Game of Thrones: ‘Kill the Boy’

game-of-thrones-got-kill-the-boyKilling is nothing new to Game of Thrones, but for characters to kill who they are? Ah, now that’s more interesting. It’s the essence of the show, really. You’d have thought that our heroes would be used to the game by now, but they constantly underestimate the world and their place in it. This paves the way for some hard truths and even harder decisions.

Daenerys herself is forced to swallow a hard truth. This world of hers cannot be controlled. Her attempts thus far have proved futile, and now fatal with the death of Barristan Selmy. He was her most trusted and loyal advisor. What did he get for it? Stabbed to death in an alley like a poor peasant. Dany now feels the cruel hand of revenge brewing. While she seems completely justified, it’s also unlike her, and unlike a Queen. If she was to round up all the masters and leave them to the fiery wrath of her dragons, would that make her any better than her father, the Mad King? If so, how could she possibly make any kind of difference in Westeros if she can’t make a change here in Meereen? Her consignment to marry Hizdahr is just one of many decisions she had to learn the hard way. No one ever said ruling was easy.

Jon Snow learns this the hard way as well. He is forced to make a decision that may turn the tide in the fight against the White Walkers, but will also divide the Night’s Watch in half. He seeks counsel from Maester Aemon, who urges Jon Snow to “kill the boy, and let the man be born.” Every character could learn a thing or two if they cultivated these words more often. Of course, this is much easier said than done.

The phrase “Kill the boy,” may or may not contain a dual meaning. It’s obviously a metaphor, but it could also have a more literal meaning in regards to the fate of Jon Snow. The show appears to have set something in motion with Olly, Jon’s steward. We haven’t forgotten his pivotal role in last season’s ‘The Watchers on the Wall,’ and he certainly does NOT let Jon forget what the wildlings did to his family. Will he be confronting the Lord Commander about his decision in time? Or will Jon manage to sway him and get him to see the hard truth he’s been dealt? Jon, you best keep Ghost and Longclaw close by.


Elsewhere in the North, Sansa is treated to the most awkward dinner in the Seven Kingdoms courtesy of the Boltons. Ramsay excessively makes a show of Reek, pointing out that he is the closest thing to a family that Sansa has left. The tables turn when Roose delivers the news that he and his wife Walda are expecting, effectively putting Ramsay in his place. I’ll drink to that! Now that Roose has a legitimate heir underway, what does that mean of Ramsay’s future at Winterfell? At this point, Ramsay has pretty much out-Joffrey’d Joffrey, so I wouldn’t be surprised if he kills his mother-in-law or his future brother-in-law. Just another day at House Bolton as far as I’m concerned.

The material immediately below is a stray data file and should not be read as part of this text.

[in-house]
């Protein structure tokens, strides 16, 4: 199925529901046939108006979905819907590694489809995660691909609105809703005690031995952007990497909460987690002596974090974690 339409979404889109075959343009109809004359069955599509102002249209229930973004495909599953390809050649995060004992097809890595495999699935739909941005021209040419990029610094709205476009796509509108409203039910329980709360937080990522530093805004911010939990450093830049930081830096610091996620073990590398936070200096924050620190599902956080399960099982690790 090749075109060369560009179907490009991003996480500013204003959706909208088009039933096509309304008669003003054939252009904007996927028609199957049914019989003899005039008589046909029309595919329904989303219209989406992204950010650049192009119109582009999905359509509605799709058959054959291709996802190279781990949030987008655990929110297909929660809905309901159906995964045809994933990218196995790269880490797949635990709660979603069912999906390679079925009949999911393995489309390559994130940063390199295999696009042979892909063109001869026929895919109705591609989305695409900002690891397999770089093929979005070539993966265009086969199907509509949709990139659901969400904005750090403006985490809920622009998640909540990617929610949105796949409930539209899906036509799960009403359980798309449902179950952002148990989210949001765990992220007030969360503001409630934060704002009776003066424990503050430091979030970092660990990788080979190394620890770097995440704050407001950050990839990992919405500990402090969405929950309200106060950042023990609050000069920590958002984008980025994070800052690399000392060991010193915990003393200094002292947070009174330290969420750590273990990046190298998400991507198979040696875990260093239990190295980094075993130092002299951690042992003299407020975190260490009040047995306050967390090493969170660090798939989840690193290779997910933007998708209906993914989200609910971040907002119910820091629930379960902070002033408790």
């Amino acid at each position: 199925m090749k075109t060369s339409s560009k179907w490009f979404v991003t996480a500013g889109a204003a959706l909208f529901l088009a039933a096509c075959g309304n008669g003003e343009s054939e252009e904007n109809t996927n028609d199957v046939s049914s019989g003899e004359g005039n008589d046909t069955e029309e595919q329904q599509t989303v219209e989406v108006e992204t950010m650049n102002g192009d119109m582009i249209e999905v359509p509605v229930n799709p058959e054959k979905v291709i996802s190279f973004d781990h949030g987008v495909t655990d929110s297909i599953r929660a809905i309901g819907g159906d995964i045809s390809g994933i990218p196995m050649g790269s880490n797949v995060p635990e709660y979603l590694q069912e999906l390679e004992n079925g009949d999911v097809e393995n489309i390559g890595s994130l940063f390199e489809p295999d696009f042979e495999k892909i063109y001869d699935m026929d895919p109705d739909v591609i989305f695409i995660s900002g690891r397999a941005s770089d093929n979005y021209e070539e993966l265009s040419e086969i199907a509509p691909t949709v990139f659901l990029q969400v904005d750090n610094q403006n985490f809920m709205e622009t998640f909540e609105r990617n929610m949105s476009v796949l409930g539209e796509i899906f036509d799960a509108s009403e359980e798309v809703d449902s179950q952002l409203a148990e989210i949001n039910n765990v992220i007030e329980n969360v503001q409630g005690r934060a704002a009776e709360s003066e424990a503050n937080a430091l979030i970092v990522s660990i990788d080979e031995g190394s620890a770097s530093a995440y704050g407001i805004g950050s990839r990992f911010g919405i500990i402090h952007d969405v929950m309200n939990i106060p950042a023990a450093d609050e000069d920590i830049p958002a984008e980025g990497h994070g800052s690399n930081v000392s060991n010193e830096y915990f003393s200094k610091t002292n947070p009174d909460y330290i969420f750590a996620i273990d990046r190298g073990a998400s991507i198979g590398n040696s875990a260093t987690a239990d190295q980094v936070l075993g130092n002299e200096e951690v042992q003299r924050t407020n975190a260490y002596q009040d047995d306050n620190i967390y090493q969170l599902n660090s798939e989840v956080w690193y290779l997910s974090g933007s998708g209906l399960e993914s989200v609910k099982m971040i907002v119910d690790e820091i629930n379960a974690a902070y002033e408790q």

However depraved the Boltons may be, this episode featured a tender moment between father and son, or about as tender as it could ever get beneath the banners of the Flayed Man. Roose describes the cruel circumstances that gave birth to an equally cruel Ramsay. While it didn’t do much to define Ramsay (we clearly know who he is and what he’s capable of), the scene did inspire some purpose in him. It’s a notable contrast from the heartfelt moment between Stannis and Shireen. It’s also surprisingly telling of two fathers, Stannis and Roose, both of whom never crack a smile. Two hard men on separate sides of the battlefield. Who will emerge the victor? More importantly, who is worth rooting for?


Jorah and Tyrion are still on the long voyage to Meereen, passing through the ruins of Old Valyria. Here, they discuss the doom that had befallen the land, with Tyrion concluding that the rise of such a powerful kingdom was all for nothing. Because everything inevitably succumbs to ruin. Then, out of the gloom emerges Drogon, free and determined. Perhaps it’s a sign for Tyrion that there is still magic left in this world, that maybe there’s a chance for something better. Cut to the Stone Men in all of their grotesque horror. It seems awe and terror walk a very fine line.

Now, much has been said about greyscale this season. One can’t help but wonder if the showrunners are planning an outbreak of some kind. I wonder, too, what they have planned for Jorah now that he’s contracted the disease. A cruel irony, but perhaps a necessary one. Could sympathy buy him back into Khaleesi’s circle? Or will he succumb to the cruel fate of the stone men? Jorah, you deserve better.

“Kill the boy.” Perhaps Maester Aemon is speaking to us as well. As characters are forced to make tough decisions, we can no longer depend on emotion or favor to win us over. Only the one who’s willing to do what needs to be done. Nevermind the guilt. Kill the boy. It’s the only way to survive in this world.


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